myhollydays

A glimpse into the world of the handicapable.

Archive for the tag “adoptees”

Adoption…baby pictures

20131230-002007.jpgI have a friend that has a blog. She adopted two little boys from China. She had a conversation with one of them about baby pictures. She was showing them baby pictures of when she was a day old. She was in her little hospital issued baby crib, her belly button had been pinned up and healing, the hospital issued blanket was displayed around her. Her little boy asked where HIS baby pictures were. He had none.

I don’t remember asking my mom for my baby pictures. I don’t think I gave it a thought until my high school graduation. It was a tradition at our small private school to show a slideshow of each of the graduates. The slideshow consisted of a letter written by our parents and pictures capturing our lives from birth to graduation day. It was a sweet tradition and I had been looking forward to seeing what my mom would write to me. I wasn’t disappointed. =)

However, I didn’t have a baby photo to include in my montage like my classmates. Instead, my slideshow began at 2 years of age. I was a little embarrassed at the fact that I didn’t have a picture of my mother swaddling me at the hospital hours after my birth. To clarify, I wasn’t embarrassed about being adopted. My entire school (all 200 of them) knew about my family and about my situation. I was proud of being adopted. My mom would always reassure me about how she “picked me to adopt.” I was “special because I was adopted.” However, I wanted to be like everyone else and have that infant picture.

Decades later, I still don’t have infant pictures of myself. Instead, I have something SO much better. I have an infant picture of my precious baby boy. I have a picture of myself in the hospital holding my baby just hours after he was born. I have my memories of him growing inside of me. I have pictures of my pregnancy. I have journals I have written before, during and after his birth. I have so much more than I could have wanted as a high school graduate. I was just focused on wanting the wrong picture.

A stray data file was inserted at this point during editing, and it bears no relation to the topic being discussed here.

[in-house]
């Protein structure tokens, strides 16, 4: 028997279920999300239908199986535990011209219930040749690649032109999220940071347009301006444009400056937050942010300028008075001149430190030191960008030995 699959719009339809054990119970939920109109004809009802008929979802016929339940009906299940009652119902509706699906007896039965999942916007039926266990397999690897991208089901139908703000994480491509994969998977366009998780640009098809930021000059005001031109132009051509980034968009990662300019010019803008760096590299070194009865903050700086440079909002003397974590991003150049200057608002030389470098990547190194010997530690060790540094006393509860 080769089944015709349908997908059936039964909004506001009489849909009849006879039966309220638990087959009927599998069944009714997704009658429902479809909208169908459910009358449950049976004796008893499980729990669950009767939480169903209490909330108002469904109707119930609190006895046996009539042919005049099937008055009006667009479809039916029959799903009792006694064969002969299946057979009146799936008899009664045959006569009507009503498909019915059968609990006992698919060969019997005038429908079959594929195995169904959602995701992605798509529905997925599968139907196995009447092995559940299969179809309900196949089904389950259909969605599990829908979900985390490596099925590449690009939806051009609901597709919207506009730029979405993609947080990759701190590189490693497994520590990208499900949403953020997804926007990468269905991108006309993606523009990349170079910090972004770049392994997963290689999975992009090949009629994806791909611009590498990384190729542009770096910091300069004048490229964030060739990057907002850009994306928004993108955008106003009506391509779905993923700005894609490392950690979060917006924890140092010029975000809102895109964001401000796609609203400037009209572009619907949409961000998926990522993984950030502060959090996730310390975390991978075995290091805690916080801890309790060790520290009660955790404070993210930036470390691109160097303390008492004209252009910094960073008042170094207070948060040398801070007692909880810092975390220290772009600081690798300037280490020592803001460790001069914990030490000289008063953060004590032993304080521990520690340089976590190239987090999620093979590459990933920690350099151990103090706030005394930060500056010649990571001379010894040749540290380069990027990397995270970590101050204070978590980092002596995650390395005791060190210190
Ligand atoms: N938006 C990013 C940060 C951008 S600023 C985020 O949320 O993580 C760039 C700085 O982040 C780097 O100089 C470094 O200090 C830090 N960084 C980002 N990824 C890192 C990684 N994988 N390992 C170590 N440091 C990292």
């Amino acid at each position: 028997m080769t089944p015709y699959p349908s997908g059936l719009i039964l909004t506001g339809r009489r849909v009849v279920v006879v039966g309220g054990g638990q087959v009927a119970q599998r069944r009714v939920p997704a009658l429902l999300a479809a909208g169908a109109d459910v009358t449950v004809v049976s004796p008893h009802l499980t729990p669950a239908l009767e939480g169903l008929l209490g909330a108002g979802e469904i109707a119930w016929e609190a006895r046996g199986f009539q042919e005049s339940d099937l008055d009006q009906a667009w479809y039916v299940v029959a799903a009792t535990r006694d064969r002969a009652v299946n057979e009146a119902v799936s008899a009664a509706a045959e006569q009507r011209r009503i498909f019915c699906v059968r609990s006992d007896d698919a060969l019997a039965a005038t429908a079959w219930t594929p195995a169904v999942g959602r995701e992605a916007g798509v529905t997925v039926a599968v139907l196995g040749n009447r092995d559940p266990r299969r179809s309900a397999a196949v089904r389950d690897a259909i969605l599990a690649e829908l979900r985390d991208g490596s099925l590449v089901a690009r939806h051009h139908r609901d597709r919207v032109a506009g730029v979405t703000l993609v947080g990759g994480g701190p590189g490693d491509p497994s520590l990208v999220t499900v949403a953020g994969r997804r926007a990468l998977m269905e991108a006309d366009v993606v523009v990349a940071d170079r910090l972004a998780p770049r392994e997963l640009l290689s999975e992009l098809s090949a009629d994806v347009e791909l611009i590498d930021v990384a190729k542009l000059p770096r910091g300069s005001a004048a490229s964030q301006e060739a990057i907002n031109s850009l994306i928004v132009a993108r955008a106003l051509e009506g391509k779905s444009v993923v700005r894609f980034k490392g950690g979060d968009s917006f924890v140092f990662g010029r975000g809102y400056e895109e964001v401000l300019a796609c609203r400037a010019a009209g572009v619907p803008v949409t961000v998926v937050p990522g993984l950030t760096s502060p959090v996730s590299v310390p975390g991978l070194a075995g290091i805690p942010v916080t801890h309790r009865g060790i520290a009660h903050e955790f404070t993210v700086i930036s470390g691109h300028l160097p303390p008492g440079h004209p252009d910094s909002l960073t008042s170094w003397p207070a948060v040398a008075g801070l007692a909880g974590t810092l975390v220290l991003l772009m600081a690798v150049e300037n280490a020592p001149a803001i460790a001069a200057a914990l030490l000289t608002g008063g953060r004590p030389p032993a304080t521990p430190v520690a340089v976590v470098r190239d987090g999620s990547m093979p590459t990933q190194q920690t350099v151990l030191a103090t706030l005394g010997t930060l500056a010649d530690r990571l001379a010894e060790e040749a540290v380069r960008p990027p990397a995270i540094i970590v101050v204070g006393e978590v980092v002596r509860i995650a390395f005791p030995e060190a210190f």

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Adoption

When I was a kid, I never understood what it meant to be adopted. Meaning…I knew that I WAS adopted, I knew that I had a Korean mommy. I knew she couldn’t take care of me, but loved me very much-according to my mom. I just didn’t know what the whole process really meant.

I’m noticing that more and more of my friends, colleagues and people about my age are adopting…it is finally sinking in the reality of adoption. What it costs the birth mother emotionally. I couldn’t imagine what it would be like to hand over Caiden to complete strangers and trust that they would love him as much as I do. I can’t imagine the sacrifice my mom and dad made when they decided they would take me in. How difficult it must have been to have a child that doesn’t speak their language, doesn’t look like them and have no idea of her full potential (physically, emotionally and academically). I don’t even want to get into how much the adoption itself cost!

I applaud all the moms and dads out there that have welcomed those who are considered “unadoptable” (like myself). Wow…

Now that I’m all grown up (I’m using those words loosely), I appreciate all that my parents did to make sure I felt loved. They did a great job making sure that I knew that I was hand picked and wanted. They pushed me because she knew I could do anything I set my mind to. I am here today, a wife, a mother an educated professional…and able to achieve all that and more because of this great country and my awesome parents. My parents never made a distinction between birth kids (aka the “real” kids as some would say) and the adopted kids (er…fake kids?). We were a family and there was always room for one more.

I do think of my birth mother every once in awhile. I think how hard it must have been for her, but at the same time I am a little bitter at the country that (at that time) weren’t as open minded to disabilities as the Western world.

But I’ll let you in on a little secret…my brain still thinks I’m Caucasian.

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